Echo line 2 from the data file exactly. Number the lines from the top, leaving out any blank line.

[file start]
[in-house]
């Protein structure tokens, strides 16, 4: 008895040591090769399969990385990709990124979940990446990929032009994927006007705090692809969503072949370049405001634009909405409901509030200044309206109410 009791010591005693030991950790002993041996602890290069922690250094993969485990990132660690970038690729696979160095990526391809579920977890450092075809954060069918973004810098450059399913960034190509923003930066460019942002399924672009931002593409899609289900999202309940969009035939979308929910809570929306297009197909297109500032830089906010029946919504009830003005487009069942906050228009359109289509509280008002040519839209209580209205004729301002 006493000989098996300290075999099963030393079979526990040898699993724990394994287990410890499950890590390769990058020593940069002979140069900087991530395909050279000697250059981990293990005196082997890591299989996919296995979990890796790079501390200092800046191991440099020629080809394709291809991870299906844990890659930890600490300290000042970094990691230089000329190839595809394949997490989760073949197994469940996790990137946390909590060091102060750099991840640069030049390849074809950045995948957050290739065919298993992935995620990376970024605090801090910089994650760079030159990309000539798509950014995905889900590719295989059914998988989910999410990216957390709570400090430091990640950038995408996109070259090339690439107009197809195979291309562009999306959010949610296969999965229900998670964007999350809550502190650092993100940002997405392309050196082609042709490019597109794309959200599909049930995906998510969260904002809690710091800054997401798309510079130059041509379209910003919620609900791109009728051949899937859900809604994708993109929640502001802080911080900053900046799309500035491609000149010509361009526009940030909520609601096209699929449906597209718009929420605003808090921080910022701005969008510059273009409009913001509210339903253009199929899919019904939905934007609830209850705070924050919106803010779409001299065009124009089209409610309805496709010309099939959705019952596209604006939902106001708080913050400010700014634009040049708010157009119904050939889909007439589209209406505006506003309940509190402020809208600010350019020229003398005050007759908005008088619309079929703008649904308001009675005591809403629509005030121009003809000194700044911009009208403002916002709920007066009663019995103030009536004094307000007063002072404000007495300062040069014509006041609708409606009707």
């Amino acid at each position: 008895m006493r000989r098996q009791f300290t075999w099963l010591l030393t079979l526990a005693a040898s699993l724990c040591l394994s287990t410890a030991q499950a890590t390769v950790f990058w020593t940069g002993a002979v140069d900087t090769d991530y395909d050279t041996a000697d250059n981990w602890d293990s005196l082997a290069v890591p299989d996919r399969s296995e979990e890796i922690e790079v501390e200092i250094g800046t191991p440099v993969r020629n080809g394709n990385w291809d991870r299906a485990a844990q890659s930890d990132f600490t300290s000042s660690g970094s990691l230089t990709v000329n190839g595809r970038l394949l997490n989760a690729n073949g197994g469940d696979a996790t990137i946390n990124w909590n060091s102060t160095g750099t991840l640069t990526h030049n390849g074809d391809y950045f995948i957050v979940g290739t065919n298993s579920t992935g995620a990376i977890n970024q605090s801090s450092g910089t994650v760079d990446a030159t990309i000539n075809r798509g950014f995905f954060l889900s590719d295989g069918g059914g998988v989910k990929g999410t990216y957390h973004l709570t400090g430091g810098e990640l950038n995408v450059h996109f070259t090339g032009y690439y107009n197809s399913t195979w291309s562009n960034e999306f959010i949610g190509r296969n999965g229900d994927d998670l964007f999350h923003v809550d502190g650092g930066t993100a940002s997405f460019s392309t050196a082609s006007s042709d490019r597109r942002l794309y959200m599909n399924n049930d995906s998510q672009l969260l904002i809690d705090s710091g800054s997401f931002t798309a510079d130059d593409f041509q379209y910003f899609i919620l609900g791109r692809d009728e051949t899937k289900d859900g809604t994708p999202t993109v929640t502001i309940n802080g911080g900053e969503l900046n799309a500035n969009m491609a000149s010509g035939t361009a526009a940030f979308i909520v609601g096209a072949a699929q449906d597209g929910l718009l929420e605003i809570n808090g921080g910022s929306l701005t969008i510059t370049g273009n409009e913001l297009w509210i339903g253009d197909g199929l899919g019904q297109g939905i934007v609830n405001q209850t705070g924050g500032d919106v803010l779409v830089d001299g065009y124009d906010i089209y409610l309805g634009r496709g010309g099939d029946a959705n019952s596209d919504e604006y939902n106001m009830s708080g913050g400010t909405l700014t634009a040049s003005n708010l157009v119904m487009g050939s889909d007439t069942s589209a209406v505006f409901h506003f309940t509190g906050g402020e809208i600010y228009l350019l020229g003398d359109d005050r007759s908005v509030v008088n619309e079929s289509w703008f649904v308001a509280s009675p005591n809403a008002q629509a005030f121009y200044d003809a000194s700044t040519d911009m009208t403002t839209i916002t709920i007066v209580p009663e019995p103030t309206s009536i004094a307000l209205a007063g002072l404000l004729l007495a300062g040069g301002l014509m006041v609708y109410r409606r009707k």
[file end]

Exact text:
């Protein structure tokens, strides 16, 4: 008895040591090769399969990385990709990124979940990446990929032009994927006007705090692809969503072949370049405001634009909405409901509030200044309206109410 009791010591005693030991950790002993041996602890290069922690250094993969485990990132660690970038690729696979160095990526391809579920977890450092075809954060069918973004810098450059399913960034190509923003930066460019942002399924672009931002593409899609289900999202309940969009035939979308929910809570929306297009197909297109500032830089906010029946919504009830003005487009069942906050228009359109289509509280008002040519839209209580209205004729301002 006493000989098996300290075999099963030393079979526990040898699993724990394994287990410890499950890590390769990058020593940069002979140069900087991530395909050279000697250059981990293990005196082997890591299989996919296995979990890796790079501390200092800046191991440099020629080809394709291809991870299906844990890659930890600490300290000042970094990691230089000329190839595809394949997490989760073949197994469940996790990137946390909590060091102060750099991840640069030049390849074809950045995948957050290739065919298993992935995620990376970024605090801090910089994650760079030159990309000539798509950014995905889900590719295989059914998988989910999410990216957390709570400090430091990640950038995408996109070259090339690439107009197809195979291309562009999306959010949610296969999965229900998670964007999350809550502190650092993100940002997405392309050196082609042709490019597109794309959200599909049930995906998510969260904002809690710091800054997401798309510079130059041509379209910003919620609900791109009728051949899937859900809604994708993109929640502001802080911080900053900046799309500035491609000149010509361009526009940030909520609601096209699929449906597209718009929420605003808090921080910022701005969008510059273009409009913001509210339903253009199929899919019904939905934007609830209850705070924050919106803010779409001299065009124009089209409610309805496709010309099939959705019952596209604006939902106001708080913050400010700014634009040049708010157009119904050939889909007439589209209406505006506003309940509190402020809208600010350019020229003398005050007759908005008088619309079929703008649904308001009675005591809403629509005030121009003809000194700044911009009208403002916002709920007066009663019995103030009536004094307000007063002072404000007495300062040069014509006041609708409606009707």